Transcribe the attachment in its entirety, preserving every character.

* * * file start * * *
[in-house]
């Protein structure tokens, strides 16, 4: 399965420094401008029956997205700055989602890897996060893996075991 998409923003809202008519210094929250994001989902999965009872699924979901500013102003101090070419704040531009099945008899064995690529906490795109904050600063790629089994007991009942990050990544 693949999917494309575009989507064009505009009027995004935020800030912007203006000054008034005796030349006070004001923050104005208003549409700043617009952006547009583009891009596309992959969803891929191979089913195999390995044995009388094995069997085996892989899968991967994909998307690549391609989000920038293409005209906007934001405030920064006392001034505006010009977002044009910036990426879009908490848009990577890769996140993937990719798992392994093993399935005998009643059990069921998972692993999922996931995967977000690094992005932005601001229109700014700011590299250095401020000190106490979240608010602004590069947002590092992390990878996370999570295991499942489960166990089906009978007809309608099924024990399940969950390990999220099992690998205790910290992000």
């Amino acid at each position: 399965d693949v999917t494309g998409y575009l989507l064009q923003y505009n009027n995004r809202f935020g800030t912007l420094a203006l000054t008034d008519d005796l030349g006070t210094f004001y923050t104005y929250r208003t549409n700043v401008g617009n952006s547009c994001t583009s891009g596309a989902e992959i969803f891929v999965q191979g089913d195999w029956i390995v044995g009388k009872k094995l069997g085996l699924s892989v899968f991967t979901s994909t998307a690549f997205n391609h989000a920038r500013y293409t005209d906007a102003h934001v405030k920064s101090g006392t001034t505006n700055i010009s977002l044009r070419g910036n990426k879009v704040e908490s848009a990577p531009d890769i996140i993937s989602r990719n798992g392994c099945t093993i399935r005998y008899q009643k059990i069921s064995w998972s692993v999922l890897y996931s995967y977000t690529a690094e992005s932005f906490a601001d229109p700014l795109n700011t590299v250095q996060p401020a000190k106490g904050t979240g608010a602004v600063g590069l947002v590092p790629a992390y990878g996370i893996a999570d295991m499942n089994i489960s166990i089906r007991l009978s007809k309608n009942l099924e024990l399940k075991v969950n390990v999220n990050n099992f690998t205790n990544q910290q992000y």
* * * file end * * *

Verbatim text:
[in-house]
């Protein structure tokens, strides 16, 4: 399965420094401008029956997205700055989602890897996060893996075991 998409923003809202008519210094929250994001989902999965009872699924979901500013102003101090070419704040531009099945008899064995690529906490795109904050600063790629089994007991009942990050990544 693949999917494309575009989507064009505009009027995004935020800030912007203006000054008034005796030349006070004001923050104005208003549409700043617009952006547009583009891009596309992959969803891929191979089913195999390995044995009388094995069997085996892989899968991967994909998307690549391609989000920038293409005209906007934001405030920064006392001034505006010009977002044009910036990426879009908490848009990577890769996140993937990719798992392994093993399935005998009643059990069921998972692993999922996931995967977000690094992005932005601001229109700014700011590299250095401020000190106490979240608010602004590069947002590092992390990878996370999570295991499942489960166990089906009978007809309608099924024990399940969950390990999220099992690998205790910290992000």
């Amino acid at each position: 399965d693949v999917t494309g998409y575009l989507l064009q923003y505009n009027n995004r809202f935020g800030t912007l420094a203006l000054t008034d008519d005796l030349g006070t210094f004001y923050t104005y929250r208003t549409n700043v401008g617009n952006s547009c994001t583009s891009g596309a989902e992959i969803f891929v999965q191979g089913d195999w029956i390995v044995g009388k009872k094995l069997g085996l699924s892989v899968f991967t979901s994909t998307a690549f997205n391609h989000a920038r500013y293409t005209d906007a102003h934001v405030k920064s101090g006392t001034t505006n700055i010009s977002l044009r070419g910036n990426k879009v704040e908490s848009a990577p531009d890769i996140i993937s989602r990719n798992g392994c099945t093993i399935r005998y008899q009643k059990i069921s064995w998972s692993v999922l890897y996931s995967y977000t690529a690094e992005s932005f906490a601001d229109p700014l795109n700011t590299v250095q996060p401020a000190k106490g904050t979240g608010a602004v600063g590069l947002v590092p790629a992390y990878g996370i893996a999570d295991m499942n089994i489960s166990i089906r007991l009978s007809k309608n009942l099924e024990l399940k075991v969950n390990v999220n990050n099992f690998t205790n990544q910290q992000y």